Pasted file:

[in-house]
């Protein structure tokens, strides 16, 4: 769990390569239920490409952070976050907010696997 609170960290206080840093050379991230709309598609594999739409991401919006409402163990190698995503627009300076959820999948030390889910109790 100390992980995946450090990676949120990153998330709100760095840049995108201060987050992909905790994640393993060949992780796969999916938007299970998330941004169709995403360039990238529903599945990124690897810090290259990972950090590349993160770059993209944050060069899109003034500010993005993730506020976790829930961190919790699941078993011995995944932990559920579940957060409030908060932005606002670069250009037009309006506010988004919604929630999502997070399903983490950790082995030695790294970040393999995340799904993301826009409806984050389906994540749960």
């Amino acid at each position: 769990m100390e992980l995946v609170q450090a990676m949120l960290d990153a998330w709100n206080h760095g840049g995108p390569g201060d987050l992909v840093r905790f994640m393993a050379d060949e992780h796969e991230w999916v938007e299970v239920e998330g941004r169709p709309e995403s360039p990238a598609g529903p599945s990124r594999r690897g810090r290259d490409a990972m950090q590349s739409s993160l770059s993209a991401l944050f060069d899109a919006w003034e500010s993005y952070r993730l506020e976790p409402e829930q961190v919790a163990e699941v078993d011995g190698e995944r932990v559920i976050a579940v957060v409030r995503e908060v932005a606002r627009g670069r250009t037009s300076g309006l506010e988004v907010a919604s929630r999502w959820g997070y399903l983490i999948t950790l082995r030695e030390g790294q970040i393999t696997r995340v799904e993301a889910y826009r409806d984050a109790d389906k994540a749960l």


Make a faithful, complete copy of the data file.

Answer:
[in-house]
């Protein structure tokens, strides 16, 4: 769990390569239920490409952070976050907010696997 609170960290206080840093050379991230709309598609594999739409991401919006409402163990190698995503627009300076959820999948030390889910109790 100390992980995946450090990676949120990153998330709100760095840049995108201060987050992909905790994640393993060949992780796969999916938007299970998330941004169709995403360039990238529903599945990124690897810090290259990972950090590349993160770059993209944050060069899109003034500010993005993730506020976790829930961190919790699941078993011995995944932990559920579940957060409030908060932005606002670069250009037009309006506010988004919604929630999502997070399903983490950790082995030695790294970040393999995340799904993301826009409806984050389906994540749960």
């Amino acid at each position: 769990m100390e992980l995946v609170q450090a990676m949120l960290d990153a998330w709100n206080h760095g840049g995108p390569g201060d987050l992909v840093r905790f994640m393993a050379d060949e992780h796969e991230w999916v938007e299970v239920e998330g941004r169709p709309e995403s360039p990238a598609g529903p599945s990124r594999r690897g810090r290259d490409a990972m950090q590349s739409s993160l770059s993209a991401l944050f060069d899109a919006w003034e500010s993005y952070r993730l506020e976790p409402e829930q961190v919790a163990e699941v078993d011995g190698e995944r932990v559920i976050a579940v957060v409030r995503e908060v932005a606002r627009g670069r250009t037009s300076g309006l506010e988004v907010a919604s929630r999502w959820g997070y399903l983490i999948t950790l082995r030695e030390g790294q970040i393999t696997r995340v799904e993301a889910y826009r409806d984050a109790d389906k994540a749960l």